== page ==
US spymasters see a clear and present threat from China. Image: Screengrab / CNN

More and more the United States views Russia’s war on Ukraine as a pivotal episode in a global contest that pits Washington not only against Moscow but against a group of active adversaries – with China at the group’s core.

At a briefing convened by the US Senate’s Armed Services Committee last week, China shared top billing with Russia and the conflict in Ukraine as a talking point. In particular, attention centered on China’s military plans vis-a-vis a possible takeover of Taiwan.

The two top intelligence agency heads – civilian and military – put China atop a list of four countries they viewed as effectively joined in an anti-Western crusade. China was followed by Russia, Iran and North Korea.

“All four governments have demonstrated the capacity and intend to promote their interests … that cut against US and allied interests,” Avril Haines, who oversees US intelligence agencies in President Joe Biden’s administration, said.

Director of US intelligence Avril Haines speaking before a Senate committee. Photo: AFP

Lieutenant General Scott Berrier, director of the Pentagon’s Defense Intelligence Agency, highlighted threats that he said emanated from each country: China’s threats against Taiwan, Russia’s invasion of Ukraine, Iran’s proxy warfare in the Middle East and North Korea’s presumed dangers to the Western Pacific and western American mainland.

In the US view, an implicit duel – pitting China, Russia, Iran and North Korea against the US, NATO, the European Union and Japan – has the makings of global warfare.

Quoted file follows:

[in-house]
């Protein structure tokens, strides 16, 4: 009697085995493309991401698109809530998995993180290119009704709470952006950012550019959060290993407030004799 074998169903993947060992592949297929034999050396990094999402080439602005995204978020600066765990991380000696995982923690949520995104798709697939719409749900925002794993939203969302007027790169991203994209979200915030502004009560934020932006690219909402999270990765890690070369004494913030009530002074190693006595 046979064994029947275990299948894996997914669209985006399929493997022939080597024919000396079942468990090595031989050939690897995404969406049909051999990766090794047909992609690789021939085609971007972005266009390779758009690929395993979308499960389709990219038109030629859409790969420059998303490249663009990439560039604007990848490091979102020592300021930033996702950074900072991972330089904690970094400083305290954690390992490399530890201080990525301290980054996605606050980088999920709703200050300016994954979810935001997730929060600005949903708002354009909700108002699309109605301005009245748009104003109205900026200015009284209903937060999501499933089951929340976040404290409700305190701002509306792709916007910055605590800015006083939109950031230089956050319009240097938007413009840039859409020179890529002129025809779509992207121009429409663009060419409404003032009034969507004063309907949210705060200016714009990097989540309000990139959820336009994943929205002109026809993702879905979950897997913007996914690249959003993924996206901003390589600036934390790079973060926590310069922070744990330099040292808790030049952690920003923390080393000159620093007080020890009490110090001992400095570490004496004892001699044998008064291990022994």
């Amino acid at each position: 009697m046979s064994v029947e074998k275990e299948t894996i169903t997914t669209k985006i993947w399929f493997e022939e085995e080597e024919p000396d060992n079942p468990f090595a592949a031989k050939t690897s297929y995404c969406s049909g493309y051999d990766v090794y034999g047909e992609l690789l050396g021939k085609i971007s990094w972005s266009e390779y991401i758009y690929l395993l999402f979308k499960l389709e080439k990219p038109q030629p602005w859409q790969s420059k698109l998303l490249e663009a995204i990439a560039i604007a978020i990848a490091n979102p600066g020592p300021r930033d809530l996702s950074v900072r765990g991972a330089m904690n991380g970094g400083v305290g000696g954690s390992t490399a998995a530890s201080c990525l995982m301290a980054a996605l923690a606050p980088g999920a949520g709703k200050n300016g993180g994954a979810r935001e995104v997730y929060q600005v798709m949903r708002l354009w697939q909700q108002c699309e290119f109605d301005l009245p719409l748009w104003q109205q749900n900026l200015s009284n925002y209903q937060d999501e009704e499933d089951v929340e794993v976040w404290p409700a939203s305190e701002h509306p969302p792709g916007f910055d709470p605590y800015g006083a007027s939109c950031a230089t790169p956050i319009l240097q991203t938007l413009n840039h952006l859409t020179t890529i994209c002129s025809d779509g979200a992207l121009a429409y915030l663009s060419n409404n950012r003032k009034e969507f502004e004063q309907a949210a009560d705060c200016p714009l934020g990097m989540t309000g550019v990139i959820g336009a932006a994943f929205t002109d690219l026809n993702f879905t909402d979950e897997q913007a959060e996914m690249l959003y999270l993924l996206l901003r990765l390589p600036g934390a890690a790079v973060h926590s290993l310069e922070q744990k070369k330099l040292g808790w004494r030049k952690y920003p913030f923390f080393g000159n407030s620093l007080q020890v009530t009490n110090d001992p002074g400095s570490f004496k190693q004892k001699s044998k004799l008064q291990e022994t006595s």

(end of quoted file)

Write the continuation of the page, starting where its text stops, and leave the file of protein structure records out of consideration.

Major democratic countries have yet to take sides. Haines singled out India, Indonesia, Nigeria, South Africa and some unnamed “Global South” countries as laggards.

“Much of the world is still not with us,” said Berrier. “They may not be with Russia, but they are not subscribing to our call for a global coalition of democracies.” He added, “The US still has very friendly relations with them, but we have not been able to get them to join the Ukrainian cause.”

Haines noted that Russia and China are trying to woo authoritarian, oil-rich United Arab Emirates and Saudi Arabia away from longstanding, close relations with the United States. The UAE is eyeing expanded energy and technology trade with China.

Saudi Arabia is unhappy both with US support for democracy promoted during Arab Spring protests of the 1990s and also with American outrage over the killing of Saudi dissident journalist Jamal Khashoggi. His murder took place within a Saudi diplomatic compound in Turkey

Both the UAE and Saudi Arabia have rebuffed the Biden administration’s calls for them to expand fossil fuel production in order to curb rising prices.

Some dictatorships have criticized Russia’s invasion, even if they have not joined in placing economic sanctions on Moscow. Former Soviet republic Uzbekistan is an example.

Senators took interest in the Ukraine war’s effect on China. They wondered whether  Beijing would invade Taiwan while the US and its allies are preoccupied with Ukraine.

The intelligence chiefs expressed optimism that China would make no moves in the short term. The Ukraine war may give China “less confidence” in a military outcome should Beijing invade Taiwan, Haines surmised.